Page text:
Flu Shots, Pregnancy, and Baby’s Safety – The Real Story Behind a Controversial CDC Study

It’s easy to think twice about everything during pregnancy. The tiniest change in habits can have a huge impact when there’s a sensitive, growing little one inside you, and medication and vaccinations are far from an exception.

You should never end or begin a new medication or dietary supplement, or receive a new vaccination, during pregnancy without consulting your physician. It’s a general rule of thumb to keep your baby safe from harm.

However, the seasonal flu shot has come under controversy due to a CDC study that seems to have linked miscarriage to vaccination with the H1N1 flu. We understand that this news would scare the pants off of most women, regardless of how safe their doctor has claimed the shot to be.

But there’s a lot of misinformation, not to mention misunderstanding from laypersons and journalists without a medical background.

Let’s clear up the facts on the real story behind pregnancy and flu shots, which are still safe and generally recommended by OB/GYNs.

Science is on your Side

The good news is that we’ve got a great track record when it comes to flu shots and pregnancy. Millions of women have been vaccinated without any evidence of harm to the fetus. Though first trimester research is limited, doctors highly recommend obtaining a flu shot during any stage of pregnancy.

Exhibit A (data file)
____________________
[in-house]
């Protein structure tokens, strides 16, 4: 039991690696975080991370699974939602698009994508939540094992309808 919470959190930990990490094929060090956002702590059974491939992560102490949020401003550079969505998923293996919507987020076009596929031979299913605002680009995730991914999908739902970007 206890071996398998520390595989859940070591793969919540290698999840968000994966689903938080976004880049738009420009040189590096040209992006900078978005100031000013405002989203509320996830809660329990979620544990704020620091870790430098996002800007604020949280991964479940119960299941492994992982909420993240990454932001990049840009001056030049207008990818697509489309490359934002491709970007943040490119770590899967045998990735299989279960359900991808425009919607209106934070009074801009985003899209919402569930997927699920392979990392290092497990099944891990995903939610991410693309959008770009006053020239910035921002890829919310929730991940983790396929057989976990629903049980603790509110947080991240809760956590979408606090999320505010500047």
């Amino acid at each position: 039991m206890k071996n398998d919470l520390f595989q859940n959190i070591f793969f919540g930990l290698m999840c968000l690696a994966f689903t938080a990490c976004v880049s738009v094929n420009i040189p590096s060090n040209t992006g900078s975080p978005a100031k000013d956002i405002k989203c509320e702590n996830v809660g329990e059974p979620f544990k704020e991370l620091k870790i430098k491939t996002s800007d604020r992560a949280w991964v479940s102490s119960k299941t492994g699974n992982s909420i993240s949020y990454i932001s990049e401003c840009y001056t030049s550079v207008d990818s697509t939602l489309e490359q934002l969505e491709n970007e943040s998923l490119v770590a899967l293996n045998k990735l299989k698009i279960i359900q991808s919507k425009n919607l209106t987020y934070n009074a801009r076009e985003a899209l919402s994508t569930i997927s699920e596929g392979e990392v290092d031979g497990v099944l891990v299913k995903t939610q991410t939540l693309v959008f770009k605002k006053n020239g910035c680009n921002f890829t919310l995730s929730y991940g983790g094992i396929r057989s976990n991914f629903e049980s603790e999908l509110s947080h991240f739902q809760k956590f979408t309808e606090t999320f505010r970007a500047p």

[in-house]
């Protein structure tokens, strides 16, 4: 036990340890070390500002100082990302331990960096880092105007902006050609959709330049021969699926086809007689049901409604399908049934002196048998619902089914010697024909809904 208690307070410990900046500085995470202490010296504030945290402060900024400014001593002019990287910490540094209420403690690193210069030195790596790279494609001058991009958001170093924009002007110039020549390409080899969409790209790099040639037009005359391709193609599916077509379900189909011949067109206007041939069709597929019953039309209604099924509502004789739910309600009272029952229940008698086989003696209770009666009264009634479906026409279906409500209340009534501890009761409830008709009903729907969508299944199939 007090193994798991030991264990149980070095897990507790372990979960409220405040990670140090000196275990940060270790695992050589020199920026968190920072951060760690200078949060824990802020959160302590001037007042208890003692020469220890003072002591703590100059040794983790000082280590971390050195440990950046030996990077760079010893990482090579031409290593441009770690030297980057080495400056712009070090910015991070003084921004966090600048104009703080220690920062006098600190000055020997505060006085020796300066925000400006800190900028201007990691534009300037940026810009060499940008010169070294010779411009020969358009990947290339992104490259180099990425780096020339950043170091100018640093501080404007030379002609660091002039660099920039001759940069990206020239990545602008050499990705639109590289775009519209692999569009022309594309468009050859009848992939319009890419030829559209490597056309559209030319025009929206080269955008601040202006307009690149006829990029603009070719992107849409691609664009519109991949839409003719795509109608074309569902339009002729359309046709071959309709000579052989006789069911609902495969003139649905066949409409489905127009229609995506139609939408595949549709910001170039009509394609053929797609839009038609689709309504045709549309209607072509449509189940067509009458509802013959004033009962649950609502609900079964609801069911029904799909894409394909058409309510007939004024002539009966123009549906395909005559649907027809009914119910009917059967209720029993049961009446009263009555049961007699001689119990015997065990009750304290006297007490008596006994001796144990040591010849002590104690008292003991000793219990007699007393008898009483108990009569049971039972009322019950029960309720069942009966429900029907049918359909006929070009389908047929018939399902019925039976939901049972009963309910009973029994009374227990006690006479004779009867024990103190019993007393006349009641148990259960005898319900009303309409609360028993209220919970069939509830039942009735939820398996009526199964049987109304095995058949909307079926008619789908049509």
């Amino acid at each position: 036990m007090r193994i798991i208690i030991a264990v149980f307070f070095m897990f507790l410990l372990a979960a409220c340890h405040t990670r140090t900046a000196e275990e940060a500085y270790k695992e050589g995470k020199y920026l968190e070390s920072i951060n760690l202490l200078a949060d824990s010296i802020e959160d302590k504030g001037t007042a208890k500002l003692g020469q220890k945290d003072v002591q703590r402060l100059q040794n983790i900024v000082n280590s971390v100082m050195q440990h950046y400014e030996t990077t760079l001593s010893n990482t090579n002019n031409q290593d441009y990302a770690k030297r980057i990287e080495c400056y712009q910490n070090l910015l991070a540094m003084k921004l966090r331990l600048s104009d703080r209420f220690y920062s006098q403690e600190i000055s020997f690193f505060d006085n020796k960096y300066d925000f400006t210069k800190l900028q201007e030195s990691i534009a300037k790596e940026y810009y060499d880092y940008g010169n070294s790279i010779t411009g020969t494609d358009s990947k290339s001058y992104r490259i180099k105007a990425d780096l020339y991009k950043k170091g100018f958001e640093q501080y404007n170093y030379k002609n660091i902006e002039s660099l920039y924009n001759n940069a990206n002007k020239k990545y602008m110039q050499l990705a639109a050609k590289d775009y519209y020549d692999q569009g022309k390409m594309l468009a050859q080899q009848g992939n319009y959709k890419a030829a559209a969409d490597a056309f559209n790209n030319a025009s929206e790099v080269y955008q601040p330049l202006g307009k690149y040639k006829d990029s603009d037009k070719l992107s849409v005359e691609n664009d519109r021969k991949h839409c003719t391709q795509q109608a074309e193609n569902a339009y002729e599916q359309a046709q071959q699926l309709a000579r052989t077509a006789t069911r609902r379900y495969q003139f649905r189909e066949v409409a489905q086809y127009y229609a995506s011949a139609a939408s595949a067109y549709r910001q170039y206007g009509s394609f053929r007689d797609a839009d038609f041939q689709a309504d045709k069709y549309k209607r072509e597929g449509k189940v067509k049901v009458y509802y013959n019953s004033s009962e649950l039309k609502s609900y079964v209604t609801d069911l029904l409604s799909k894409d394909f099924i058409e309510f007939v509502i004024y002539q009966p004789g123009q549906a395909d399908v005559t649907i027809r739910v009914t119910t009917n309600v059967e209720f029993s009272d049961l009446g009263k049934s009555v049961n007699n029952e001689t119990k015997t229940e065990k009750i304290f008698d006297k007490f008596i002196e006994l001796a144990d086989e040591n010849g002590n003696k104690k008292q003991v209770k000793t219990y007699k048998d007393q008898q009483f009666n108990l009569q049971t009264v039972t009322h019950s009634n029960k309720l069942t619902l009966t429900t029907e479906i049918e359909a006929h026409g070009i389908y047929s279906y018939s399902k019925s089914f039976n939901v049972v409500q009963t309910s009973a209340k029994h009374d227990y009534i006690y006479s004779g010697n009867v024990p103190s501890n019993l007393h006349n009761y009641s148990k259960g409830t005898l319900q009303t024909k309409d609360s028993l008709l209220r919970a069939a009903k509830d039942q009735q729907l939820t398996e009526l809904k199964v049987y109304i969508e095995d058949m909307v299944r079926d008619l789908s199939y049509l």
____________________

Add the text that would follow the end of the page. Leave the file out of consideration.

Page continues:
In fact, it’s an important part of you and your baby’s health, as the last thing you’ll want during pregnancy is a nasty case of the flu.

Just make sure you get the flu vaccination and not the live attenuated influenza vaccine (LAIV), also known as nasal spray flu vaccine, according to medical practitioners. The flu virus found in the vaccine is created from a dead virus and is highly unlikely to infect you with the flu. The nasal spray version uses a live flu virus that is likely to make you ill, and the CDC has recently denounced this vaccine type overall in light of this fact.

So if you’re getting the “flu shot,” just make sure you’re getting the actual shot through a needle. The muscle soreness or low grade-fever that could result will subside in a few days, and pose little to no risk to your pregnancy if you’re healthy.

Keeping The Facts Straight

In September of 2017, a CDC study was released that calculated the odds of spontaneous abortion after obtaining a pH1N1-containing flu vaccine during the first trimester. The sample size used was very small, and the study was conducted using records from the Vaccine Safety Datalink (VSD), a medical records database.

The results of the study sent many women running scared from their annual flu shot. The general conclusion was that, according to AAFP.org, the study found that women vaccinated early in pregnancy with a flu vaccine containing the pandemic H1N1 (H1N1pdm09) component who had also received the H1N1pdm09 vaccine component the previous season had an increased risk for spontaneous abortion within the 28 days after vaccination.